• \$\begingroup\$ I think you tried to use more popular explanation, but I would suggest the term "magnetic saturated" that not necessarily presents a short, but approximately a resistance of the windings. Of course this needs to be taken care by the VFD, but in other cases the current control is a functional and protective feature. \$\endgroup\$ Commented May 20, 2021 at 22:23
  • \$\begingroup\$ For any practical means, only having the resistance of the windings of an asynchronous machine between L and N means a short. For example, a typical winding resistance of a 350W 230V~ AC motor is 6Ω. That means it will try to draw 8kW if the inductance doesn't stop it. \$\endgroup\$
    – Janka
    Commented May 21, 2021 at 9:02
  • \$\begingroup\$ I like to not simplify the explanation that much so the reader can understand the topic. At lower frequencies than the nominal motor frequency, the V/f curve will be programmed with smaller voltage, and so 5ohms of winding resistance will have I2R losses much smaller. Working very near saturation is more volume and weight efficient, but less energy efficient. Do you agree? \$\endgroup\$ Commented May 21, 2021 at 14:11

Torque in an induction motor is proportional to slip. Rated slip is calculated by subtracting the full-load RPM on the nameplate from the synchronous RPM that is calculated from the rated frequency and the number of poles. Entering the rated current is important for proper motor protection and good performance. Rated efficiency and power factor can also be used to optimize motor performance. In addition, with the nameplate information, the VFD can perform some "tuning" tests to determine other details of the motor design. That also helps optimize the performance.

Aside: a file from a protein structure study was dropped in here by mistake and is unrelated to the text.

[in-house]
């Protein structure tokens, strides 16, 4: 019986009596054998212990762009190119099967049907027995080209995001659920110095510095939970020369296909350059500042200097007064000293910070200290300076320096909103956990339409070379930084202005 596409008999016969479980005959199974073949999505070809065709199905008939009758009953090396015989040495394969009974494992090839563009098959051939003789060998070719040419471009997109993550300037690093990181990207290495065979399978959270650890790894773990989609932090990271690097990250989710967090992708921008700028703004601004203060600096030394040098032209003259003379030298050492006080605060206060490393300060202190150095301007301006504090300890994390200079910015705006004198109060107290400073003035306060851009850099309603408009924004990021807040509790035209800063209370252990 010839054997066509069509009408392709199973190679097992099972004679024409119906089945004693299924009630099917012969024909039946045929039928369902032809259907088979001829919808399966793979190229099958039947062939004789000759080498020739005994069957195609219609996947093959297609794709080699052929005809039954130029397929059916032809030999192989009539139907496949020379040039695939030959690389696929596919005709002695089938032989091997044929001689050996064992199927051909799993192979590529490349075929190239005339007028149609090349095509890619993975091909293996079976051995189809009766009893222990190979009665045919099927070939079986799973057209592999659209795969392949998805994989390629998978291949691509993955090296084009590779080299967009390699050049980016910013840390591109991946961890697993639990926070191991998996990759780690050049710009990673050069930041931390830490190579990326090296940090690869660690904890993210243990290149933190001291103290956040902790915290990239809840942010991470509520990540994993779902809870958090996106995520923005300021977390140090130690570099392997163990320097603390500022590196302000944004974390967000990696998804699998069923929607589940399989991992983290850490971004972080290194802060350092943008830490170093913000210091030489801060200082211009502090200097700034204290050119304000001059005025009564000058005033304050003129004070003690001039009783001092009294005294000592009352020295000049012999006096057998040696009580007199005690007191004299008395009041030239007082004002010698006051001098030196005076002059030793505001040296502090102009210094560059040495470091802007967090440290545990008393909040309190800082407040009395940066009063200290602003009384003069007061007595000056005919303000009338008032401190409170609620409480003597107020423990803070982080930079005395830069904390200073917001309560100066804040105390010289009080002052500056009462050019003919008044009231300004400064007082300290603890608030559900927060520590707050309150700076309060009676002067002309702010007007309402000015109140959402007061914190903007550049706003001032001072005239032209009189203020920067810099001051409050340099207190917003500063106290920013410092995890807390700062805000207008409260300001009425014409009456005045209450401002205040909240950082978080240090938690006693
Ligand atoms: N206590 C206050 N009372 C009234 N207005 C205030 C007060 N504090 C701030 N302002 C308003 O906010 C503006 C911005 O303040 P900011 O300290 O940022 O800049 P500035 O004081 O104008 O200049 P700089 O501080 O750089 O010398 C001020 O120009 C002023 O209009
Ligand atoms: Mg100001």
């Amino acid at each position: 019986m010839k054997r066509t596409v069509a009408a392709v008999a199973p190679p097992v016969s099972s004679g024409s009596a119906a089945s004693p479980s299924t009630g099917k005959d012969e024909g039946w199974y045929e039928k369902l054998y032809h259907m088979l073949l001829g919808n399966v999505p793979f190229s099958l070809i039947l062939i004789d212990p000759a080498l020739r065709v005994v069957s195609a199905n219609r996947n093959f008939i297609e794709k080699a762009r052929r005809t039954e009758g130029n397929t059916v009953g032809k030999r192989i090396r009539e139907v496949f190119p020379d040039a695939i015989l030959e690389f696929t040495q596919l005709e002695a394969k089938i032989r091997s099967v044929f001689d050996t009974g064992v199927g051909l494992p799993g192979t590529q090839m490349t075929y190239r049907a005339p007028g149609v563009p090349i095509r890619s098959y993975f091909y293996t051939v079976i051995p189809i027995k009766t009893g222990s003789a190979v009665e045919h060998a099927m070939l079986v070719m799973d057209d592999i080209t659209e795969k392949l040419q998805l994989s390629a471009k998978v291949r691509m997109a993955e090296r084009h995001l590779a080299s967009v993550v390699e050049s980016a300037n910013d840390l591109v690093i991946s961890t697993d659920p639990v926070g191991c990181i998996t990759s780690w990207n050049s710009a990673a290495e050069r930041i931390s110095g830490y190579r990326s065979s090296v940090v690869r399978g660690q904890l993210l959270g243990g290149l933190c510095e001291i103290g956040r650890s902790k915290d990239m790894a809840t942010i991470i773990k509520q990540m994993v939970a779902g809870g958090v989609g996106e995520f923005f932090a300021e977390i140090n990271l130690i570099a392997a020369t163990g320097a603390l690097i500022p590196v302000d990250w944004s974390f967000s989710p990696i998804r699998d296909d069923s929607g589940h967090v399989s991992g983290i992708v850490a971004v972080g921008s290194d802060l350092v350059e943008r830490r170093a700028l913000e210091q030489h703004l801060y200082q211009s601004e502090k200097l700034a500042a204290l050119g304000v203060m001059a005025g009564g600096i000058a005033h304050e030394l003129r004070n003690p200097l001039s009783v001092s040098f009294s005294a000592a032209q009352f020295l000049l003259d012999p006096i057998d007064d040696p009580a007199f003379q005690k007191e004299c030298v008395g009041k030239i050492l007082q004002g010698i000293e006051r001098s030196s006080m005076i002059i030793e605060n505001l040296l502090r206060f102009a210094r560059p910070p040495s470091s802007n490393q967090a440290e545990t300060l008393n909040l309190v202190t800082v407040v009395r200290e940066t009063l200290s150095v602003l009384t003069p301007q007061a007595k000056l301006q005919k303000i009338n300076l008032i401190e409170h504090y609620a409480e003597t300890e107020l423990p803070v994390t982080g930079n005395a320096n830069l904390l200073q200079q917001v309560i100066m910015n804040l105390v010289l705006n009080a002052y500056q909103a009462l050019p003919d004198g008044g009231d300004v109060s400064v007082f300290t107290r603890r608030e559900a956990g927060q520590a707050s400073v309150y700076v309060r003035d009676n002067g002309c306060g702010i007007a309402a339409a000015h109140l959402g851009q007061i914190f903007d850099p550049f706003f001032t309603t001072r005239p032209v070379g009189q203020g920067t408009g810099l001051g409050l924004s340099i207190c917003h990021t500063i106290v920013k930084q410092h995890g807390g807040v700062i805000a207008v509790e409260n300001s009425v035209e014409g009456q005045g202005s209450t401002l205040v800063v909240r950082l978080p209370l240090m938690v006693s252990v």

For a load like a fan or centrifugal pump, the VFD can get along without all of that, because those kinds of loads are not difficult to start and don't usually run at very low speeds. However entering that information may provide a little better overload protection and might even increase the efficiency a little. Any little bit of "tuning" that might make the motor run a couple of degrees cooler will increase the motor life.

  • \$\begingroup\$ Aren't fans easy to start? \$\endgroup\$
    – DKNguyen
    Commented May 21, 2021 at 5:48
  • \$\begingroup\$ @DKNguyen depends on the fan. Big ones have quite a lot of angular momentum and inertia \$\endgroup\$
    – Chris H
    Commented May 21, 2021 at 9:47
  • \$\begingroup\$ @DKNguyen: Yes they are easy to start for any VFD. All that is necessary is to set a low acceleration rate. Also, protections built into VFDs effectively limit the torque so that the VFD does not try to accelerate too quickly. Default settings are probably adequate most fans except large combustion draft fans, \$\endgroup\$
    – user80875
    Commented May 21, 2021 at 12:07
  • \$\begingroup\$ I don't know about fans being easy to start - i have watched teams of Siemens technicians crowded around a drive trying to tune it to start without tripping for days (and never quite getting it right). I've seen two identical fans with identical drives beside each other, one works perfectly for 20 years and the other trips twice a day. Maybe for small fans with low inertia, but ... \$\endgroup\$
    – Joel Keene
    Commented May 21, 2021 at 13:28
  • \$\begingroup\$ @JoelKeene: With a VFD, dealing with high inertia is a matter of adjusting acceleration rate or current limit. If there is a problem it could be due to the need or desire to accelerate or decelerate as quickly as the VFD-motor combination could possibly manage. On a comparative basis, fans and centrifugal pumps are less demanding than other types of loads. That does not mean that they always work perfectly. \$\endgroup\$
    – user80875
    Commented May 21, 2021 at 13:49